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The Oilers Need to Change Things Up, and Fast

The Oilers have two of the best players on earth, but they are another example of why you don’t have anything in the NHL if you don’t have solid goaltending. There's more to the team's struggles than goaltending, though, and GM Ken Holland needs to act soon.

The Edmonton Oilers blew it again Wednesday night in Toronto, failing to protect a 2-1 lead and falling to the Maple Leafs 4-2. 

This has led to more calls, from observers and fans, for the Oilers to acquire a new No. 1 goaltender. Current No. 1 Mikko Koskinen seems resigned to being moved out of that role and either traded or made a clear No. 2 option. Veteran Mike Smith may scrape up what’s left in his competitive tank and give Edmonton a good run of games, but the 39-year-old’s body may simply not hold up to the rigors of the position.

Other than their goaltending woes, the Oilers’ loss to the slick, slippery Maple Leafs was a micro example of a macro problem this season: Edmonton is capable of stretches of dominant play, but they’re psychologically fragile, and still trying, and failing, to hold leads. Part of that is on the goalies, but the other part of it is on the defense in general. It is true the Leafs game may have had a different outcome if superstar Connor McDavid were in the lineup, but they’ve still got a legitimate star in Leon Draisaitl, and in coming from behind Toronto’s 1-0 lead to start the night, Edmonton looked like a team no one in the league can keep up with, speed-wise. It’s fair and natural to want more out of them away from the puck.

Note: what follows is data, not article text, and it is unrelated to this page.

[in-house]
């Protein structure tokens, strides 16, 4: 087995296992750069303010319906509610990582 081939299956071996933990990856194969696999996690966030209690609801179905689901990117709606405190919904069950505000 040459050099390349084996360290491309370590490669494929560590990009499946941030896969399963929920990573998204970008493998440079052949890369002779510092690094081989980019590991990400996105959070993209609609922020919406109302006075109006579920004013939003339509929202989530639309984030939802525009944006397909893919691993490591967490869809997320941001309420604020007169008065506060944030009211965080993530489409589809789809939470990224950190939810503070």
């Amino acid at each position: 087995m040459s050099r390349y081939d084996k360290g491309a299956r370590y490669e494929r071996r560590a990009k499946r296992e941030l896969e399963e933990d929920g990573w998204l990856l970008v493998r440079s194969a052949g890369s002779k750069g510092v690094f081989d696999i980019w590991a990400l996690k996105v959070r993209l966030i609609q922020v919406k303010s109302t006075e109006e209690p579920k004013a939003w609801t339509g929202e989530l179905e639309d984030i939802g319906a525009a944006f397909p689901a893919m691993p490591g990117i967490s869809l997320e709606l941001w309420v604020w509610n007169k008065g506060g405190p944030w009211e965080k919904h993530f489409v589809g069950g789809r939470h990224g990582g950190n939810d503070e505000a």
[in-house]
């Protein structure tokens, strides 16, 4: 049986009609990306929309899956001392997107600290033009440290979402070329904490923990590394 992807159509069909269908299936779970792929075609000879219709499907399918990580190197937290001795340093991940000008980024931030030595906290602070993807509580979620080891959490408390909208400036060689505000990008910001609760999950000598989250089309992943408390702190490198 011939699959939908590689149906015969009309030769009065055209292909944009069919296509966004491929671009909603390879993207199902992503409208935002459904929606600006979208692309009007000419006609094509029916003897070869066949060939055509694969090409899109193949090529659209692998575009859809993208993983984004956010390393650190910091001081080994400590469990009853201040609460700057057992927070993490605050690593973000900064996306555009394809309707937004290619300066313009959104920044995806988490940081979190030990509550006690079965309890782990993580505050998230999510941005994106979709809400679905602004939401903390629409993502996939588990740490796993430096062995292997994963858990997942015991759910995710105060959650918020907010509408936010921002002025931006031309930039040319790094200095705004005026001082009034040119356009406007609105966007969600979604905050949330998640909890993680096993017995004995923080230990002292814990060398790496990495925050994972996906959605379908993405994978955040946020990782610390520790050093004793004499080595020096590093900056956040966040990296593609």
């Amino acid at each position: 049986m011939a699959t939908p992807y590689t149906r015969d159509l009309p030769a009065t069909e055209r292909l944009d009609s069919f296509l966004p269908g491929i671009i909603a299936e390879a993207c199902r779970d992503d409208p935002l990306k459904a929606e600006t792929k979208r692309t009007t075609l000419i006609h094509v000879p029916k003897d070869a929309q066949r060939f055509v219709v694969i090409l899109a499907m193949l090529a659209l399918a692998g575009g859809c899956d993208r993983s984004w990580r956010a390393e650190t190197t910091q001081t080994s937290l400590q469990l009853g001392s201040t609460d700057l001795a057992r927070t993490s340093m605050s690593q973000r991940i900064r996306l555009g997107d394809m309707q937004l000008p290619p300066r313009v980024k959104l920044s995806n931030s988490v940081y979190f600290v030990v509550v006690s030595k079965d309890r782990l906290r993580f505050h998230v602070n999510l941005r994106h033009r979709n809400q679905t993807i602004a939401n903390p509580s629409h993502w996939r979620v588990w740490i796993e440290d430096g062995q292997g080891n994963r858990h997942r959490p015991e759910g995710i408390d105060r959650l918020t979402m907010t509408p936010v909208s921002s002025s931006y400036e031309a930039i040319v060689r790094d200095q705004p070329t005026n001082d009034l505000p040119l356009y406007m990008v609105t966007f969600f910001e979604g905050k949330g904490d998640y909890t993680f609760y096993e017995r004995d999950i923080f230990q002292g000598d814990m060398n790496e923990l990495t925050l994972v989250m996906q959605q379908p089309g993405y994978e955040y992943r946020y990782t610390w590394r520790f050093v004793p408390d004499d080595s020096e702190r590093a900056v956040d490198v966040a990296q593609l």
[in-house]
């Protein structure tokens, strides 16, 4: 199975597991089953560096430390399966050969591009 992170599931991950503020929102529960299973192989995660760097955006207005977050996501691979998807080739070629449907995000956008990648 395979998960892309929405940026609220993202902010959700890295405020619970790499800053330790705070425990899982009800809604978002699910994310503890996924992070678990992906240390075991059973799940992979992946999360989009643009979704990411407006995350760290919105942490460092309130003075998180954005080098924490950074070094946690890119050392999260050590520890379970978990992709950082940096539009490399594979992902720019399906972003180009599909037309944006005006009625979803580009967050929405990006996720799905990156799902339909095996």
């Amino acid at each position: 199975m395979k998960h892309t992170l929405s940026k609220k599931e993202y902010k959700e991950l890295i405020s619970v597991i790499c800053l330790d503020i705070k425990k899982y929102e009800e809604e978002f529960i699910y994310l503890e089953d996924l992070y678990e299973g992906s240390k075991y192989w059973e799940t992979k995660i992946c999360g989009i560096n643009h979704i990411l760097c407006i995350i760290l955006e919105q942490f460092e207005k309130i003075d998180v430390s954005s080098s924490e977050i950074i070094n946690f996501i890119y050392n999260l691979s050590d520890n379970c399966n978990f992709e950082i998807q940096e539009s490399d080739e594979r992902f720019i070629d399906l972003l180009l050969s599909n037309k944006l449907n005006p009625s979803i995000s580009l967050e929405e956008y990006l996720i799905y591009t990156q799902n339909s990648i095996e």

All things considered, the Oilers are still going to be in the playoff race, but at the start of the season, they played like true frontrunners to finish first in the Pacific Division; now, they’ve regressed to the point the fifth-place Los Angeles Kings are only one standings point behind them. 

Similarly, the sixth-place San Jose Sharks and the surging, seventh-place Vancouver Canucks are only three points behind Edmonton – and L.A. has a game in hand on the Oilers, Sharks and Canucks. Suddenly, Edmonton is in a real battle for that fourth and final playoff berth. That makes GM Ken Holland an urgent buyer in the marketplace.

Holland is going to have some competition in his pursuit of a goalie; he might be able to pry Marc-Andre Fleury out of Chicago as a short-term rental, but look at a team like the Pittsburgh Penguins: they’re currently riding starter Tristan Jarry (who has put up sparkling numbers of a 1.89 goals-against average and .934 save percentage in 25 games played), but does GM Ron Hextall really want to go into the playoffs with Casey DeSmith (3.47 G.A.A., .888 SP in 8 GP this year) as a backup in case Jarry melts down for the second straight season? Pittsburgh is salary-capped-out at the moment, but what a homecoming that would be for Fleury.

Holland needs to strike soon, before he gets pulled into a bidding war with the Penguins, or with a darkhorse team like, say, the Minnesota Wild. This is why some GMs follow former Penguins and current Canucks head honcho Jim Rutherford’s style, and make deals well before the trade deadline. NHL teams now are trying to follow the tandem, 1A/1B goalie system, and a competitor like Fleury would surely improve his numbers on a more talented team than the Blackhawks. Holland has no cap space to work with, so he’s got to either sweeten any deal to get a trade partner to assume some salary, or find a taker for one or more of Edmonton’s fringe players (Kyle Turris and Colton Sceviour, anyone?) to make room for a veteran like Fleury.

The Oilers have two of the best players on earth, but they are another example of why you don’t have anything in the NHL if you don’t have solid goaltending. They need a change, and they can’t depend on anyone in-house to thrive in a high-pressure post-season. Fleury has the experience and calmness to elevate a team to the next level, but he will not come cheaply. Trade for him now, before a rival beats you to it, and he winds up haunting your team for a very long time.

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